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By Irene Klotz and Andrea Shalal
CAPE CANAVERAL, Fla./WASHINGTON Oct 2 (Reuters) - United Launch Alliance, a joint venture of Lockheed Martin Corp and Boeing Co, on Friday said it cannot bid in a U.S. Air Force competition to launch a GPS satellite unless it gets some relief from a ban on use of Russian rocket engines.
ULA Chief Executive Officer Tory Bruno told reporters in Cape Canaveral, Florida, that the company was seeking a partial waiver on trade sanctions enacted last year which ban U.S. military use of the Russian RD-180 engine that powers ULA's primary workhorse Atlas 5 rocket.
The issue is now in the hands of Defense Secretary Ash Carter, Bruno said. Without the waiver, he said, ULA could not compete for that launch or any other new national security launches until an American-built engine is ready in 2019.
"That's not a viable business model," he told reporters.
Bruno said the company needed a decision to be able to submit a bid for the GPS launch competition, the first time in nearly a decade that launches of large U.S. military satellites will be opened to competition.
Claire Leon, director of the Launch Enterprise Directorate at Air Force Space Command, said ULA has the option of formally requesting an RD-180 waiver as part of its bid.
"It is critical to the Air Force that we get more than one bidder. We are actively working different ways to make it possible for ULA to bid," Leon told reporters on a conference call. "We are hoping that they will bid on this proposal."
U.S. lawmakers banned use of the Russian engines for U.S. military and spy satellite launches last year after Russia's annexation of the Crimea region of Ukraine.
The Air Force earlier this year approved privately held Space Exploration Technologies, or SpaceX, to compete for such launches against ULA, which has been the monopoly provider for most Air Force satellite launches since its creation in 2006.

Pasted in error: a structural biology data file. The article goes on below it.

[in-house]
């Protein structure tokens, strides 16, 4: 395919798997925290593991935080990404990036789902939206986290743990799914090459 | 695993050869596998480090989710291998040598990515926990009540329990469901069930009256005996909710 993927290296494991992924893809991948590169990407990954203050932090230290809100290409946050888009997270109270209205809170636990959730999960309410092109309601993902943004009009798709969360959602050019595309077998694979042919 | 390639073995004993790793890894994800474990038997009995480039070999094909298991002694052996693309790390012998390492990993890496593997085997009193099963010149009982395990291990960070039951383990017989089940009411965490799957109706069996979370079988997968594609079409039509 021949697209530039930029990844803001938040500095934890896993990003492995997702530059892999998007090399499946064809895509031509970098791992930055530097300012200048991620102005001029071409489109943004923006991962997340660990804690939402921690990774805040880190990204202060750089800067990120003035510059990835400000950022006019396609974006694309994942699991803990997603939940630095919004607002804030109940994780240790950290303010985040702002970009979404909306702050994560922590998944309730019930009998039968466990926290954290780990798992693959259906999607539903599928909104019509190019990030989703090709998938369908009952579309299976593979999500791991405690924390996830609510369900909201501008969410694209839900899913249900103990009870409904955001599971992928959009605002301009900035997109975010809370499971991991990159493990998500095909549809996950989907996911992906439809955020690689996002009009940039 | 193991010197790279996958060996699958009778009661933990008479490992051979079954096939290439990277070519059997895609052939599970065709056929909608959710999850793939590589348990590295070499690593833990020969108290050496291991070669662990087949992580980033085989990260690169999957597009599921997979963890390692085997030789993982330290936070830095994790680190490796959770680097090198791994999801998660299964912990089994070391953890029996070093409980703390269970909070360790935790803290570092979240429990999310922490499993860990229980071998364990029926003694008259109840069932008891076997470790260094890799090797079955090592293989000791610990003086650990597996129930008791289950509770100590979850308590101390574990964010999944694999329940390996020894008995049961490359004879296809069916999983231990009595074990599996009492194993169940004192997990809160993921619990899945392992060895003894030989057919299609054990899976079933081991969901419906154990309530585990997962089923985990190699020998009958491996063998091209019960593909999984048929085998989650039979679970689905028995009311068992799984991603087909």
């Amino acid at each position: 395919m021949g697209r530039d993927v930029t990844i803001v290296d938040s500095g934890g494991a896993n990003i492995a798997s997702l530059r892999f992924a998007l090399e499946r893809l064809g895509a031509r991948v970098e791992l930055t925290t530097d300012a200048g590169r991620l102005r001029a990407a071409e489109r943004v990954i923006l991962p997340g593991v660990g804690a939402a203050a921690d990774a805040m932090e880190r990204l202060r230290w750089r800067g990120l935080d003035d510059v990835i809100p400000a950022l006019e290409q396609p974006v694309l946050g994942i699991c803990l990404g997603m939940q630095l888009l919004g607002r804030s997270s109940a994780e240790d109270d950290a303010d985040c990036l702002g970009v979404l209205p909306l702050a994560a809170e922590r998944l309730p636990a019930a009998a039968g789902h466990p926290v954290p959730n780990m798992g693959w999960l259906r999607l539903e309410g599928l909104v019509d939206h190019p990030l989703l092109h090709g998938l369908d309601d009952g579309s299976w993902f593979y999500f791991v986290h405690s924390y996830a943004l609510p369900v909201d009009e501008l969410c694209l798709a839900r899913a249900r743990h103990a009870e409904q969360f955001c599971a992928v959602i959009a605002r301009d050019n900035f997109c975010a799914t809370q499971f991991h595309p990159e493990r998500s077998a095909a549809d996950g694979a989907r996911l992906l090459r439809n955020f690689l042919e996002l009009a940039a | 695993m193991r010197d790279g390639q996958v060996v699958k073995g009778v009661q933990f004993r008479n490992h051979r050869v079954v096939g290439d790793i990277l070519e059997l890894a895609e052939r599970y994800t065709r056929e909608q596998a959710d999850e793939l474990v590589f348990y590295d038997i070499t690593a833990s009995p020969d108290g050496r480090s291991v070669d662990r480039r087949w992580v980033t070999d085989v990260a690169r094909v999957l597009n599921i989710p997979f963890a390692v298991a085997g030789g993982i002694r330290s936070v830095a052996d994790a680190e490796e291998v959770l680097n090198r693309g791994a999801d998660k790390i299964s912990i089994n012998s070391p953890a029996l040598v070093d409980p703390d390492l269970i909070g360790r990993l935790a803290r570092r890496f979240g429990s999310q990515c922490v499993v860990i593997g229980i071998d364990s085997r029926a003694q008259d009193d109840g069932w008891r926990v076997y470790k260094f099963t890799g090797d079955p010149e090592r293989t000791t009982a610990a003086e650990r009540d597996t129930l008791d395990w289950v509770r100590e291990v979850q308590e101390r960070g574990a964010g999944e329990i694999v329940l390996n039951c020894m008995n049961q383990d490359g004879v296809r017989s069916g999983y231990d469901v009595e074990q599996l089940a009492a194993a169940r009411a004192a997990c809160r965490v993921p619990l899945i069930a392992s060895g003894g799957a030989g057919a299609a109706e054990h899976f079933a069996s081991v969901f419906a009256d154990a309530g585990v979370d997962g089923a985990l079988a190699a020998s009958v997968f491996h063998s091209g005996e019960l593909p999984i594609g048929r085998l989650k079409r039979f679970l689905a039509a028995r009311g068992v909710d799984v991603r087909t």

The Air Force issued final rules for the GPS 3 launch competition on Wednesday, and bids are due Nov. 16.
"Today I still have no engines to bid," Bruno told reporters after ULA's 100th consecutive successful launch, an unmanned Atlas 5 rocket carrying a Mexican communications satellite.
The ban does not affect RD-180 engines used for NASA and commercial missions, but whenever ULA taps its current RD-180 inventory for non-military flights, it cannot order a replacement for later use on a military missions.
Bruno said ULA is burning through its supply of RD-180 engines at a rate of one every four to six weeks.
Bruno said the ban affected 24 of 29 engines that ULA had ordered from Russia, but not paid for, before Russia invaded Crimea. The five engines that could be used under the law had already been assigned to other missions and were not available for ULA to use in a bid for the GPS III launch, he said.
Bruno said he was encouraged that U.S. lawmakers had allowed use of four more engines in a compromise version of the fiscal 2016 defense authorization bill. But President Barack Obama has said he plans to veto the bill, which means ULA needs a Pentagon waiver. (Reporting by Irene Klotz in Cape Canaveral and Andrea Shalal in Washington; Editing by Grant McCool and David Gregorio)